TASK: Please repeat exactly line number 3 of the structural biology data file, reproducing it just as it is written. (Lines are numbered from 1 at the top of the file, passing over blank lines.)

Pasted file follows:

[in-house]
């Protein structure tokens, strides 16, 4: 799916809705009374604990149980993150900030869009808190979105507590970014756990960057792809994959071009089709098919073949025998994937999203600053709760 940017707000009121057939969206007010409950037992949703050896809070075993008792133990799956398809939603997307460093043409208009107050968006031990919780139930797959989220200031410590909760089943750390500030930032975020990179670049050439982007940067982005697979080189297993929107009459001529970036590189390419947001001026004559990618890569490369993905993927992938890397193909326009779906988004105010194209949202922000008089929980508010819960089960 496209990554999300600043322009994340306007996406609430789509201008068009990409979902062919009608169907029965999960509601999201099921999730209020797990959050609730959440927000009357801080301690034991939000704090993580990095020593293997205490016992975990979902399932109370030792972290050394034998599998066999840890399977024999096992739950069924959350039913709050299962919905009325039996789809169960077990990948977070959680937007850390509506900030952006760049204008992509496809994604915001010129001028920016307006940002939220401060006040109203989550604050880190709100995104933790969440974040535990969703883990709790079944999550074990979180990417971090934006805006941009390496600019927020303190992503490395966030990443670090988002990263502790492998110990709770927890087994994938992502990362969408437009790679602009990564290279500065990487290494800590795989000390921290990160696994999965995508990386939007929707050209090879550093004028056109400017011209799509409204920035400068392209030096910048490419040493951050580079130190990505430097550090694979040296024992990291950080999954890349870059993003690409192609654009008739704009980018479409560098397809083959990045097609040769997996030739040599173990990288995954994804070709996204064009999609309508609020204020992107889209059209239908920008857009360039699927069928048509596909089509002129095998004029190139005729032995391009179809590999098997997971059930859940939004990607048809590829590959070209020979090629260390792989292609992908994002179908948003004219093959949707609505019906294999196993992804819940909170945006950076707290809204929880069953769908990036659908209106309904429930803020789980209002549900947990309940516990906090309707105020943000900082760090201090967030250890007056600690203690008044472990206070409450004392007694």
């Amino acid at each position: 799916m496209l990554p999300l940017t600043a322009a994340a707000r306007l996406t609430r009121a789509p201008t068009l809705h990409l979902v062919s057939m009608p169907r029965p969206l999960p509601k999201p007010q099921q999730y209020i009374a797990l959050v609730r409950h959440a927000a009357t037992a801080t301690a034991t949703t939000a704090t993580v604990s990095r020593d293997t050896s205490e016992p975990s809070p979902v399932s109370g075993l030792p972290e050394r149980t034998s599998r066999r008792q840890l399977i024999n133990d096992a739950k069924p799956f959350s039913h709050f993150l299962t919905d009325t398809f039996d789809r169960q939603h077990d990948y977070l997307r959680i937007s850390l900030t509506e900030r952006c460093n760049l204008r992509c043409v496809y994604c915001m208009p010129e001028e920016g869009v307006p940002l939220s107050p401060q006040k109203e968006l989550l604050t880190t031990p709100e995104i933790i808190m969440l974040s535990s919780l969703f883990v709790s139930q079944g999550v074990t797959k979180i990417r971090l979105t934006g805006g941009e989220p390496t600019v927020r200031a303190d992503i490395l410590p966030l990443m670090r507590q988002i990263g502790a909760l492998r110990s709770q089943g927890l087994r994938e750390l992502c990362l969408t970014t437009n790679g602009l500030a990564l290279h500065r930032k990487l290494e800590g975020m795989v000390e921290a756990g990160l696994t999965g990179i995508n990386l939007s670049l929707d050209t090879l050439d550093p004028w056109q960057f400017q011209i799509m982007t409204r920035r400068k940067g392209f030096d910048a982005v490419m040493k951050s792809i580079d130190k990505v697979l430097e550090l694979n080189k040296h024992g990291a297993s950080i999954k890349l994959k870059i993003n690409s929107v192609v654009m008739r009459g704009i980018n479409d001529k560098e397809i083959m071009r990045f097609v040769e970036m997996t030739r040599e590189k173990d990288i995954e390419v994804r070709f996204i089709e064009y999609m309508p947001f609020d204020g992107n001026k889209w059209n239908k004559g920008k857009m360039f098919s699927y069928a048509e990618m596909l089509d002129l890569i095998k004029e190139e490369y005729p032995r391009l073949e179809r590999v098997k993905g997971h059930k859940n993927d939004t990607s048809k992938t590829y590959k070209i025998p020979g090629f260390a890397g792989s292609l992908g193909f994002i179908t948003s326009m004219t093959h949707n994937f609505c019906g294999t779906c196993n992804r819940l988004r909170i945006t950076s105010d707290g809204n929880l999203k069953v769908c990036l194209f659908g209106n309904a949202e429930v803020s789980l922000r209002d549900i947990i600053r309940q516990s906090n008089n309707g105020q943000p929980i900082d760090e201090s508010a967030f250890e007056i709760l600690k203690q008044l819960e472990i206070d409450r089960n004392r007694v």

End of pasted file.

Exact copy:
């Amino acid at each position: 799916m496209l990554p999300l940017t600043a322009a994340a707000r306007l996406t609430r009121a789509p201008t068009l809705h990409l979902v062919s057939m009608p169907r029965p969206l999960p509601k999201p007010q099921q999730y209020i009374a797990l959050v609730r409950h959440a927000a009357t037992a801080t301690a034991t949703t939000a704090t993580v604990s990095r020593d293997t050896s205490e016992p975990s809070p979902v399932s109370g075993l030792p972290e050394r149980t034998s599998r066999r008792q840890l399977i024999n133990d096992a739950k069924p799956f959350s039913h709050f993150l299962t919905d009325t398809f039996d789809r169960q939603h077990d990948y977070l997307r959680i937007s850390l900030t509506e900030r952006c460093n760049l204008r992509c043409v496809y994604c915001m208009p010129e001028e920016g869009v307006p940002l939220s107050p401060q006040k109203e968006l989550l604050t880190t031990p709100e995104i933790i808190m969440l974040s535990s919780l969703f883990v709790s139930q079944g999550v074990t797959k979180i990417r971090l979105t934006g805006g941009e989220p390496t600019v927020r200031a303190d992503i490395l410590p966030l990443m670090r507590q988002i990263g502790a909760l492998r110990s709770q089943g927890l087994r994938e750390l992502c990362l969408t970014t437009n790679g602009l500030a990564l290279h500065r930032k990487l290494e800590g975020m795989v000390e921290a756990g990160l696994t999965g990179i995508n990386l939007s670049l929707d050209t090879l050439d550093p004028w056109q960057f400017q011209i799509m982007t409204r920035r400068k940067g392209f030096d910048a982005v490419m040493k951050s792809i580079d130190k990505v697979l430097e550090l694979n080189k040296h024992g990291a297993s950080i999954k890349l994959k870059i993003n690409s929107v192609v654009m008739r009459g704009i980018n479409d001529k560098e397809i083959m071009r990045f097609v040769e970036m997996t030739r040599e590189k173990d990288i995954e390419v994804r070709f996204i089709e064009y999609m309508p947001f609020d204020g992107n001026k889209w059209n239908k004559g920008k857009m360039f098919s699927y069928a048509e990618m596909l089509d002129l890569i095998k004029e190139e490369y005729p032995r391009l073949e179809r590999v098997k993905g997971h059930k859940n993927d939004t990607s048809k992938t590829y590959k070209i025998p020979g090629f260390a890397g792989s292609l992908g193909f994002i179908t948003s326009m004219t093959h949707n994937f609505c019906g294999t779906c196993n992804r819940l988004r909170i945006t950076s105010d707290g809204n929880l999203k069953v769908c990036l194209f659908g209106n309904a949202e429930v803020s789980l922000r209002d549900i947990i600053r309940q516990s906090n008089n309707g105020q943000p929980i900082d760090e201090s508010a967030f250890e007056i709760l600690k203690q008044l819960e472990i206070d409450r089960n004392r007694v």